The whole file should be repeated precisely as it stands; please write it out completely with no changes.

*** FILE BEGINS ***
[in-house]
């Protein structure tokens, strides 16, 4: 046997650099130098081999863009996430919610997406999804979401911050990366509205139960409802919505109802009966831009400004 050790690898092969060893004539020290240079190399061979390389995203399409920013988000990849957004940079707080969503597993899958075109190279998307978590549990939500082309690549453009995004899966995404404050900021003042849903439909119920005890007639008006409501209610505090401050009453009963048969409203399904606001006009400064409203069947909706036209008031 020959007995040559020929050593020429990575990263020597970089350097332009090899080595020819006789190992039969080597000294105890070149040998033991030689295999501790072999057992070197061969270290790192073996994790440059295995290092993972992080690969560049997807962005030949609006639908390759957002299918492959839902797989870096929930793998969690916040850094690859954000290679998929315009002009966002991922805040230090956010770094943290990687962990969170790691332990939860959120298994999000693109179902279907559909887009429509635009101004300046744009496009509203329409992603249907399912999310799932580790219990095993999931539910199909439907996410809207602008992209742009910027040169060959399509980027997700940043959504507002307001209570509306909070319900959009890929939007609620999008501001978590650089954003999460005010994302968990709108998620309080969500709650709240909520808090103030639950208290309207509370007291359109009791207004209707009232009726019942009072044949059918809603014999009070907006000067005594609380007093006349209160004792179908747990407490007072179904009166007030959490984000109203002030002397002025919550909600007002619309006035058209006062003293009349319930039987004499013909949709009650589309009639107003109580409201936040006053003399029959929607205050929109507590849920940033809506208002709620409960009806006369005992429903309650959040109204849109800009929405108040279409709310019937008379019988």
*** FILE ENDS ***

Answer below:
[in-house]
């Protein structure tokens, strides 16, 4: 046997650099130098081999863009996430919610997406999804979401911050990366509205139960409802919505109802009966831009400004 050790690898092969060893004539020290240079190399061979390389995203399409920013988000990849957004940079707080969503597993899958075109190279998307978590549990939500082309690549453009995004899966995404404050900021003042849903439909119920005890007639008006409501209610505090401050009453009963048969409203399904606001006009400064409203069947909706036209008031 020959007995040559020929050593020429990575990263020597970089350097332009090899080595020819006789190992039969080597000294105890070149040998033991030689295999501790072999057992070197061969270290790192073996994790440059295995290092993972992080690969560049997807962005030949609006639908390759957002299918492959839902797989870096929930793998969690916040850094690859954000290679998929315009002009966002991922805040230090956010770094943290990687962990969170790691332990939860959120298994999000693109179902279907559909887009429509635009101004300046744009496009509203329409992603249907399912999310799932580790219990095993999931539910199909439907996410809207602008992209742009910027040169060959399509980027997700940043959504507002307001209570509306909070319900959009890929939007609620999008501001978590650089954003999460005010994302968990709108998620309080969500709650709240909520808090103030639950208290309207509370007291359109009791207004209707009232009726019942009072044949059918809603014999009070907006000067005594609380007093006349209160004792179908747990407490007072179904009166007030959490984000109203002030002397002025919550909600007002619309006035058209006062003293009349319930039987004499013909949709009650589309009639107003109580409201936040006053003399029959929607205050929109507590849920940033809506208002709620409960009806006369005992429903309650959040109204849109800009929405108040279409709310019937008379019988």